The way our General Assembly guides the church can be tedious, cumbersome and annoying.
But in some ways it’s a laudable theological version of how our civil governments should work — but now rarely do. So it’s vital that we Presbyterians keep our process functioning reasonably well because our disintegrating federal, state and local governments soon may need us as an example, a lifeline back to functionality.
In his distressing but important new book, “Trumpocracy: The Corruption of the American Republic,” David Frum, a senior editor at The Atlantic, describes the goal:
“Constitutional democracy is founded on a commitment first and foremost to the rules of the game. The losers in any round of play agree to accept their loss because they believe they will soon have another turn; the winners accept limits on their gains because they anticipate that next time they may number among the losers.”
That’s how the General Assembly works, coupled with the understanding that voters there first are to discern God’s direction. The analogy between the GA and any legislative body – let’s focus on Congress – can be helpful even though it breaks down in the sense that Presbyterians unhappy with assembly actions can (and sometimes do) secede from our union by joining or forming a different denomination.
The only time Americans tried that approach, it was a bloody disaster with repercussions still affecting us today. And, except for the occasional outlier, we’ve agreed never to do that again.
But our government, at least at the federal level, is increasingly a prisoner of elected officials who view principled compromise as an evil instead of as the very tool that makes government work.
Leading up to our General Assemblies, proposals get debated at the presbytery level and forwarded up the ladder, where they’re again subject to debate and compromise. Many of you are familiar with this complicated process, rooted in the idea that Jesus is head of the church.
And, borrowing Frum’s words, there is “a commitment first and foremost to the rules of the game.” Even those who take themselves out of the game – such as congregations that have left the PC(USA) in response to changes in our constitution about ordaining otherwise-qualified LGBTQ folks – nonetheless play by the rules until they leave.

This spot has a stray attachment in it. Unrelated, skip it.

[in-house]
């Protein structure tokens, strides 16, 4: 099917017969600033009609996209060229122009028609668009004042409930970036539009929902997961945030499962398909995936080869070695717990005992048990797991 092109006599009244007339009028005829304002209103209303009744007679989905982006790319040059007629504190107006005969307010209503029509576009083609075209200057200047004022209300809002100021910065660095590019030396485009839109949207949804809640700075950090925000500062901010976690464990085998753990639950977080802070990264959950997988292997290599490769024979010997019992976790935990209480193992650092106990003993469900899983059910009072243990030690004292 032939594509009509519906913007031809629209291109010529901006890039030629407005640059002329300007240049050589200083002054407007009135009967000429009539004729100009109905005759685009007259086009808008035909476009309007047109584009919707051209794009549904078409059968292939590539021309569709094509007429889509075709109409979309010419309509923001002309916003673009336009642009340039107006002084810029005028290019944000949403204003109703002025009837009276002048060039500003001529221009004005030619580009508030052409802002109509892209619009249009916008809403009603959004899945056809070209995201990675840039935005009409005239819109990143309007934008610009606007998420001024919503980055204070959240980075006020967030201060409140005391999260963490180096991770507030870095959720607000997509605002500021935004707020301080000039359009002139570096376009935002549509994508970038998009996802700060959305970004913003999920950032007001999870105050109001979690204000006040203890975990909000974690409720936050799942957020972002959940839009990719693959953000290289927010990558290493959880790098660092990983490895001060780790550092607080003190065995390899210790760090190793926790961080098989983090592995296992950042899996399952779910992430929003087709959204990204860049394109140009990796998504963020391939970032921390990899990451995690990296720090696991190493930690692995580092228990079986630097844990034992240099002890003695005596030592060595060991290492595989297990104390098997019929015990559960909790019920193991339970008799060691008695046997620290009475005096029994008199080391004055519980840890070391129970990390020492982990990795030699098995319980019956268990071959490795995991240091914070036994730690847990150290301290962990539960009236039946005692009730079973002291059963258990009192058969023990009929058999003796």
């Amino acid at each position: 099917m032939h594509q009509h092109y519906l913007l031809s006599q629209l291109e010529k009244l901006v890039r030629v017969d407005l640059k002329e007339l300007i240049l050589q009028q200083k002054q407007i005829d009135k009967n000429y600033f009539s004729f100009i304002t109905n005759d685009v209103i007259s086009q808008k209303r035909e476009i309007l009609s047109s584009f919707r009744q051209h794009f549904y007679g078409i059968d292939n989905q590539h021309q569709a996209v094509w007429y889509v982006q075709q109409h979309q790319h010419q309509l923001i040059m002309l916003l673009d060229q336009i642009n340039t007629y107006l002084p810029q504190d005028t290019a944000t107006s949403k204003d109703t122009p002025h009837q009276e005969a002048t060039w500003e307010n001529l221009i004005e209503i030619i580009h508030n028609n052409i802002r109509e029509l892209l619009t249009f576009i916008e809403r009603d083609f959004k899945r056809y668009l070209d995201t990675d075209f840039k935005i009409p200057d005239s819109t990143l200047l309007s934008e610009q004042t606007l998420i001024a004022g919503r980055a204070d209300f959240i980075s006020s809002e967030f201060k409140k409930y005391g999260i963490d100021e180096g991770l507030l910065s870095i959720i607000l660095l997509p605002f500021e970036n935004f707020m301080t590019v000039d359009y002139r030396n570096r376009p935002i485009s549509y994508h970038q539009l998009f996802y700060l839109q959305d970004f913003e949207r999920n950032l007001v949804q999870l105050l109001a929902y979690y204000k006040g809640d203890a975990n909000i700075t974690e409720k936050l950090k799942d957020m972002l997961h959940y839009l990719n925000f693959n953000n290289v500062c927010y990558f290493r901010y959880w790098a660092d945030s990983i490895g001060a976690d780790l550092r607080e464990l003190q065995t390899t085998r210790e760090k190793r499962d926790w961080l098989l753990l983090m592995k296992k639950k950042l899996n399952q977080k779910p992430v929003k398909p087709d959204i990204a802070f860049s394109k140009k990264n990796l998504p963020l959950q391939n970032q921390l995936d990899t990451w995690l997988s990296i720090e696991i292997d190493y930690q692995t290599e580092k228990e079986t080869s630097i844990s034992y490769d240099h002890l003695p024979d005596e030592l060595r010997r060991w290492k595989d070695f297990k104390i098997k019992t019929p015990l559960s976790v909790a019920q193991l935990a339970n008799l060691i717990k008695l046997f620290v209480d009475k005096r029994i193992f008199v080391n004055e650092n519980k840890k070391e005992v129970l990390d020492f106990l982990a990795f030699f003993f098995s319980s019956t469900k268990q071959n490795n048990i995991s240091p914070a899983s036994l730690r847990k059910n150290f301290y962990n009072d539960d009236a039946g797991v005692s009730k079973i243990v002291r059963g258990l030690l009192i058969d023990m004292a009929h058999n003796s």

By contrast, legislative procedures at the federal level are in considerable jeopardy now after years of angry discontent expressed by the Tea Party, Occupy Wall Street and Black Lives Matter movements, by the Republicans’ (failed) goal of limiting Barack Obama to one term and by Donald Trump’s campaign and presidency.
Although Republicans now control the White House and both houses of Congress, there’s so much bitterness and incivility on Capitol Hill that precious little gets done — and what does get done often happens only because principles are abandoned.
This denigration of process and principle is destroying our national model for representative governance. If that model finally disintegrates, where will the nation find ones that work?
One place to look is to the PC(USA) and its layers of representative government, especially to the General Assembly. For it’s there that we can see how spirited debate works and principled compromise can happen.
We Presbyterians don’t always get that right, of course. Sometimes the ways of the world are too much with us. But the process, however complicated, usually is followed.
And you know, of course, how to tell when Presbyterians are really fired up about an issue: It’s when we begin to quote Robert’s Rules of Order and the Book of Order.
Perhaps that commitment to decency and order as well as to the common good is a gift we can give to our American lawmakers when they find themselves in what looks like final uncivil gridlock.
BILL TAMMEUS is an elder at Second Presbyterian Church in Kansas City, Missouri, and former faith columnist for The Kansas City Star. Visit his “Faith Matters” blog (billtammeus.typepad.com). Read about his latest book (amzn.to/29F2bmP). Email him at firstname.lastname@example.org.